Your On-Call Employer Might Owe You Money | Blog | Aiman-Smith & Marcy
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Your On-Call Employer Might Owe You Money

Being an on-call employee has its perks, but it also has its plights. Failure to receive appropriate wages is one of them. You may be entitled to compensation if you’re an on-call worker in California. You’ll be pleased to know that a California employment attorney might be able to help you if you feel as though an employer has not paid you for the time you spent in limbo as an on-call worker. Here’s why:

The Employer Has Reserved Your Time 

The element of on-call status that might make you eligible for compensation is “time reservation.” When an employer makes it mandatory for you to call in to find out if you have to work, that employer is virtually hoarding a chunk of your time. For example, suppose you have to call in at 6 a.m. every morning to find out if you have to work from 7-3. Essentially, you won’t be able to perform another job or plan other activities between the hours of 6 and 3. You’ll lose nine hours of potential pay every time your employer decides that it doesn’t need you to work. Furthermore, the act of calling into work is the same as reporting to work from some people’s perspectives. You may qualify for compensation for those two reasons. 

Calling in Daily Versus Leaving a Contact Number

Whether you qualify for pay depends on your employer’s on-call process. It might be harder to prove that your situation warrants payment if the employer keeps your number on file and calls you when they need you. That process is less intrusive of your lifestyle, especially if the employer doesn’t hold you accountable if you don’t answer the phone or agree to report to work when they call. On the other hand, a mandatory call-in procedure is more likely to warrant a legal case for compensation.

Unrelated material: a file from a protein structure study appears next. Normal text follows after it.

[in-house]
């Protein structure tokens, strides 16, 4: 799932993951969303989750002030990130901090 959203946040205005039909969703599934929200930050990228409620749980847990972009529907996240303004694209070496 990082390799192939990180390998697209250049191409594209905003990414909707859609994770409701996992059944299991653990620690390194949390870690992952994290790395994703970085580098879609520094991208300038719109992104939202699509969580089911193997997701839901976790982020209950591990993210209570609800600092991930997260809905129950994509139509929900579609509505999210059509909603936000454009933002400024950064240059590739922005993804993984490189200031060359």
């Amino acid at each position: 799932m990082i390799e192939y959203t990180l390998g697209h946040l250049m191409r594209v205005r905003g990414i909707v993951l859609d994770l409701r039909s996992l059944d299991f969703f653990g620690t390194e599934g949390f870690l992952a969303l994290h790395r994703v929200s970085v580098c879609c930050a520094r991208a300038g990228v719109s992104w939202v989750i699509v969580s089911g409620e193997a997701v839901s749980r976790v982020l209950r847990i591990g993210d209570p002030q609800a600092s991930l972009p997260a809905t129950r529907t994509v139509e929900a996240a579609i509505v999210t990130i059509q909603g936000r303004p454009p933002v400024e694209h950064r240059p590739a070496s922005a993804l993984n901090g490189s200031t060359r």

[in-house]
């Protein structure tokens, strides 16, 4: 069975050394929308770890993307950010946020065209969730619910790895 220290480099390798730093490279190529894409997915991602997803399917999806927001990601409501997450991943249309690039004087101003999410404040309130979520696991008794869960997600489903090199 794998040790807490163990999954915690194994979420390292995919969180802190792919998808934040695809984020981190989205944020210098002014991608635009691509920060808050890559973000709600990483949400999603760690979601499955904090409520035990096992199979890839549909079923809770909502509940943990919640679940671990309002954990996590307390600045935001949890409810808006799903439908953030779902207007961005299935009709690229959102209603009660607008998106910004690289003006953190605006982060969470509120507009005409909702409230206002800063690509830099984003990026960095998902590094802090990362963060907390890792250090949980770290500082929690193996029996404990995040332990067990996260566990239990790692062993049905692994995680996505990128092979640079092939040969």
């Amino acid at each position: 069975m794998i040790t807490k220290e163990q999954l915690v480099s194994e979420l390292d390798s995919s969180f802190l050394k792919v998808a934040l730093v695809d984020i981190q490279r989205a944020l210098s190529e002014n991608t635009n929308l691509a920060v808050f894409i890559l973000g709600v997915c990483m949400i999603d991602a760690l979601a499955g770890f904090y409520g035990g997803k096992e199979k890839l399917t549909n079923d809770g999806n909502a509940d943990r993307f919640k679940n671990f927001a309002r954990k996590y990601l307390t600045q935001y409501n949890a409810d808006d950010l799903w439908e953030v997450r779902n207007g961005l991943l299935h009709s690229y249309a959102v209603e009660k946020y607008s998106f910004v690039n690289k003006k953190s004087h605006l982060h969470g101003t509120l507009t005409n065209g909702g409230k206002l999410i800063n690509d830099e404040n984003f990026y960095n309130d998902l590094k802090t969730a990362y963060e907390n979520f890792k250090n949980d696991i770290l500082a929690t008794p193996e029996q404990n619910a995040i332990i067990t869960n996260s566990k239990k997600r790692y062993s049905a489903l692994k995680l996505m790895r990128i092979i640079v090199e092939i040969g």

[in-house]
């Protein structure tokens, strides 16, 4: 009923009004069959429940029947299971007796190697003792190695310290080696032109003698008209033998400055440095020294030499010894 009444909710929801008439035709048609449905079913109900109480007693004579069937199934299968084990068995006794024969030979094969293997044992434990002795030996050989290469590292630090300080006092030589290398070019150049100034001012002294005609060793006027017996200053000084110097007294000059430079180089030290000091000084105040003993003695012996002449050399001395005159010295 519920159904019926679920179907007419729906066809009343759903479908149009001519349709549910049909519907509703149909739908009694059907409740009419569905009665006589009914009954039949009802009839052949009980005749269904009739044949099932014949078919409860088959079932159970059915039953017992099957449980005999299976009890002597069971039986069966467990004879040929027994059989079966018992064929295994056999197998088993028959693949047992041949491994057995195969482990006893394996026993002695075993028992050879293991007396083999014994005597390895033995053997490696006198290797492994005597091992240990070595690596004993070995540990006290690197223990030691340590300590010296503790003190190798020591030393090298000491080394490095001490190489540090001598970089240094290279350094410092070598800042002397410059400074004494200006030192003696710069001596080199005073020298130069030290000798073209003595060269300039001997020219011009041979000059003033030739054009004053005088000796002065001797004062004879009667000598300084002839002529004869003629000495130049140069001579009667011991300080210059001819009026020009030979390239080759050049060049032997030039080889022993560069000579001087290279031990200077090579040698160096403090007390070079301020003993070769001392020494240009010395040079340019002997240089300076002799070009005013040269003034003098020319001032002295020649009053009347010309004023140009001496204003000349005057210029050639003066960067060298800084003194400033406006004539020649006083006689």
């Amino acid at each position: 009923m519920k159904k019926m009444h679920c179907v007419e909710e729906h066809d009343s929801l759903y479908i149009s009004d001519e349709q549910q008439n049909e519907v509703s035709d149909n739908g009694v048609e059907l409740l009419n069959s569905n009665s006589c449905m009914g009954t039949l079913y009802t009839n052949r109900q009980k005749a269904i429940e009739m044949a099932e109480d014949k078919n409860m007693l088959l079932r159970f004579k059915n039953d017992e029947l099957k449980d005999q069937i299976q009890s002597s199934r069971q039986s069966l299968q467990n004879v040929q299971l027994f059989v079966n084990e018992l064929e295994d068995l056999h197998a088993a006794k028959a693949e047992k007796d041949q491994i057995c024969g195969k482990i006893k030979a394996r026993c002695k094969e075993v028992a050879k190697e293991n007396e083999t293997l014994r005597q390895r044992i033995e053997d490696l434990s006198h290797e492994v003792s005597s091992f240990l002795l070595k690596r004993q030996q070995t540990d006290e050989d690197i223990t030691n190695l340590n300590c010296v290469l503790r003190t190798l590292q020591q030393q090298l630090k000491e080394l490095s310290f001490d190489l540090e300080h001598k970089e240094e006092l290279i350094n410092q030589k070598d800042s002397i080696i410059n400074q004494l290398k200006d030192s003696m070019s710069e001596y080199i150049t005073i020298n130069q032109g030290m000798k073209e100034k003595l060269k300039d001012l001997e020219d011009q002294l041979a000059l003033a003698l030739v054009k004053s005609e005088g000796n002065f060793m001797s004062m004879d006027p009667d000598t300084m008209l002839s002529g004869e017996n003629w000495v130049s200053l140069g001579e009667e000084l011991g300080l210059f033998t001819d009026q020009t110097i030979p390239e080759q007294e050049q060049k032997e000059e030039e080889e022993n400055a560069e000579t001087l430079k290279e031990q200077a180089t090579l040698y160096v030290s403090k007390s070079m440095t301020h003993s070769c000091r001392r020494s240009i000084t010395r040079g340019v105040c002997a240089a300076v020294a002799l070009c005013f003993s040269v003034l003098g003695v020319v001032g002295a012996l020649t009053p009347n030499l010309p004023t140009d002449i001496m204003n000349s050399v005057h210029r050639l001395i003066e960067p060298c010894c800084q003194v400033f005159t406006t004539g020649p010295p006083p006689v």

Previous Rulings and Laws

A clothing retailer lost a case in 2019 because of California’s Reporting Time Pay law. This law states that workers must be paid at least half the wages of their scheduled shift if they report to work and are then not put to work by the employer. The workers are entitled to at least two hours of pay but no more than four hours of pay for each occurrence. 

This California law defines “reporting to work” as activities that include:

  • Appearing at the job site physically
  • Logging into a remote computer for work
  • Going to a client’s site
  • Setting out on a vehicular route
  • Calling into work  

The previously mentioned clothing store retailer scheduled their on-call workers for shifts and then had them call in two hours before each shift to find out if they were actually working each day. The call-in procedure made them eligible for Reporting Time Pay

Are You Entitled to Compensation?

It’s difficult to tell whether you qualify for pay without having an attorney look into the specifics of the case. The best way to protect yourself is to schedule an appointment with an attorney who can give you a definitive answer based on the laws and precedents. California’s law is very protective of its on-call workers. Thus, you may have a strong case for a seasoned lawyer to argue. 

Contact Us for a Consultation ASAP

You deserve compensation for your unpaid on-call activities. Aiman-Smith & Marcy is here to see to it that you receive your rightful compensation. We’re a well-known employment law office that has a remarkable reputation and a history of success. We provide risk-free representation to California workers who have been wronged by employers. You may contact us by telephone or a short online form to schedule a meeting to discuss your case.